All posts filed under “Killjoy technology

Anti-teenager “pink lights to show up acne”

Pink lights in Mansfield. Photo from BBC

In a similar vein to the Mosquito, intentionally shallow steps (and, superficially at least–though not really–blue lighting in toilets, which Raph d’Amico dissects well here), we now have residents’ associations installing pink lighting to highlight teenagers’ acne and so drive them away from an area:

Residents of a Nottinghamshire housing estate have installed pink lights which show up teenagers’ spots in a bid to stop them gathering in the area.

Members of Layton Burroughs Residents’ Association, Mansfield say they have bought the lights in a bid to curb anti-social behaviour. The lights are said to have a calming influence, but they also highlight skin blemishes.

The National Youth Agency said it would just move the problem somewhere else. Peta Halls, development officer for the NYA, said: “Anything that aims to embarrass people out of an area is not on. “The pink lights are indiscriminate in that they will impact on all young people and older people who do not, perhaps, have perfect skin.

I had heard about this before (thanks, Ed!) but overlooked posting it on the blog – other places the pink lights have been used include Preston and Scunthorpe, to which this quote refers (note the youths=yobs equation):

Yobs are being shamed out of anti-social behaviour by bright pink lights which show up their acne.

The lights are so strong they highlight skin blemishes and have been successful in moving on youths from troublespots who view pink as being “uncool.”

Manager Dave Hey said: “With the fluorescent pink light we are trying to embarass young people out of the area. “The pink is not seen as particularly macho among young men and apparently it highlights acne and blemishes in the skin.

A North Lincolnshire Council spokesman said: “[…]”On the face of it this sounds barmy. But do young people really want to hang around in an area with a pink glow that makes any spots they have on their face stand out?”

With the Mansfield example making the news, it’s good to see that there is, at least, quite a lot of comment pointing out the idiocy of the hard-of-thinking who believe that this sort of measure will actually ‘solve the problem of young people’, whatever that might mean, as well as the deeply discriminatory nature of the plan. For example, this rather dim (if perhaps tongue-in-cheek) light in the Nottingham Evening Post has been comprehensively rebutted by a commenter:

Trying to use someone’s personal looks against them simply because they meet up with friends and have a social life…

If this is the case then I would personally love to see adults banned from meeting up in pubs, parties and generally getting drunk. I would also love to see something making fun of their elderlyness and wrinkle problems.

I don’t understand why Britain hates its young people so much. But I can see it storing up a great deal of problems for the future.

Photo from this BBC story

“Steps are like ready-made seats” (so let’s make them uncomfortable)

Image from Your Local Guardian website

Adrian Short let me know about something going on in Sutton, Surrey, at the same time both fundamentally pathetic and indicative of the mindset of many public authorities in ‘dealing with’ emergent behaviour:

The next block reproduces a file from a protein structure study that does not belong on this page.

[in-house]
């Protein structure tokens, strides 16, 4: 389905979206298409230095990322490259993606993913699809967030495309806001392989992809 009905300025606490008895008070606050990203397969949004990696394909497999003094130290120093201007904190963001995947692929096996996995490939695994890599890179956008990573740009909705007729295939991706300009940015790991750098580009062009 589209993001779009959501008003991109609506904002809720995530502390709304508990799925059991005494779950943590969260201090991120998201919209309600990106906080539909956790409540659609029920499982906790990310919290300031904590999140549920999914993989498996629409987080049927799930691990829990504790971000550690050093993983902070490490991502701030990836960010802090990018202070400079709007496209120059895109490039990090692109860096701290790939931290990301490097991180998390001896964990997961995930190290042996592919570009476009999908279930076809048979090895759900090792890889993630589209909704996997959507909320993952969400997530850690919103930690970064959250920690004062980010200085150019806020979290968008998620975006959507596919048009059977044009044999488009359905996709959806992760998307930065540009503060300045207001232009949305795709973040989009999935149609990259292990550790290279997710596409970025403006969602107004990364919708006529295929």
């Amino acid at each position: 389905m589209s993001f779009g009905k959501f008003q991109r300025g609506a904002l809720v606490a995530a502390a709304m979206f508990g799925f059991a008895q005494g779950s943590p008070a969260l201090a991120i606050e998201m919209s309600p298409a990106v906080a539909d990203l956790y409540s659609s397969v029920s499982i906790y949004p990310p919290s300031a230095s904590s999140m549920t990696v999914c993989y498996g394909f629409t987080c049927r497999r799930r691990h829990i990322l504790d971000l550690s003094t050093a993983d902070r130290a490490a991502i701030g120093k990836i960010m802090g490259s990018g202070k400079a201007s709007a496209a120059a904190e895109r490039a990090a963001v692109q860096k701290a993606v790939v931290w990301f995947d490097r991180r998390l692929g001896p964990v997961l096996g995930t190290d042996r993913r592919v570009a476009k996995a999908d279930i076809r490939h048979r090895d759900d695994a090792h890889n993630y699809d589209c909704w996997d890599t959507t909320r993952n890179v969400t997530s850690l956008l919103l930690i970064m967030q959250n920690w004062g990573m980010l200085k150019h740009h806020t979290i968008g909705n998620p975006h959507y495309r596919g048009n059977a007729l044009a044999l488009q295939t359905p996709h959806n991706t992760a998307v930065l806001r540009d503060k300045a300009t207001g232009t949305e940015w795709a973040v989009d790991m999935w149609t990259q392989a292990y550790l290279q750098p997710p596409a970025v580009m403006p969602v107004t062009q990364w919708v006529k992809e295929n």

An area in Rosehill, known locally as “the steps”, is to be re-designed to stop young people sitting there.

Not only will the steps be made longer and more shallow to make them uncomfortable to sit on, but no handrail will be installed just in case teens decide to lean against it.

Explaining the need for the changes, St Helier Councillor David Callaghan said: “At the moment the steps are like ready-made seats so changes will be made to make the area less attractive to young people.

It’s well worth reading the readers’ comments, since – to many people’s apparent shock – Emma, a ‘young person’, actually read the article and responded with her thoughts and concerns, spurring the debate into what seems to be a microcosm of the attitudes, assumptions, prejudices and paranoia that define modern Britain’s schizophrenic attitude to its ‘young people’. The councillor quoted above responded too – near the bottom of the page – and Adrian’s demolition of his ‘understanding’ of young people is direct and eloquent:

One thing young people and older people have in common is a desire to be left alone to do their own thing, provided that they are not causing trouble to others. People like Emma and her friends are not. They do not want to be told that they can go to one place but not another. They do not want to be cajoled, corralled and organised by the state — they get enough of that at school. They certainly do not want to be disadvantaged as a group because those in charge — you — are unable to deal appropriately with a tiny minority of troublemakers in their midst.

EDIT: Adrian sends me a link to the council’s proposal [PDF, 55 kb] which contains a few real gems – as he puts it:

I really have no idea how they can write things like this with a straight face:

“It is normal practice to provide handrails to assist pedestrians. However, these have purposely been omitted from the proposals, as they could provide loiterers with something to lean against.”

and then,

“The scheme will cater for all sections of the local community.”

Wow.

“It’s a weak society that sees removing them as the solution”

West Hampstead Library - photo by Pashmin@ Following on from our recent look at the strategic design of public benches, BBC London’s Jimmy Tam let me know about this story in the Camden New Journal: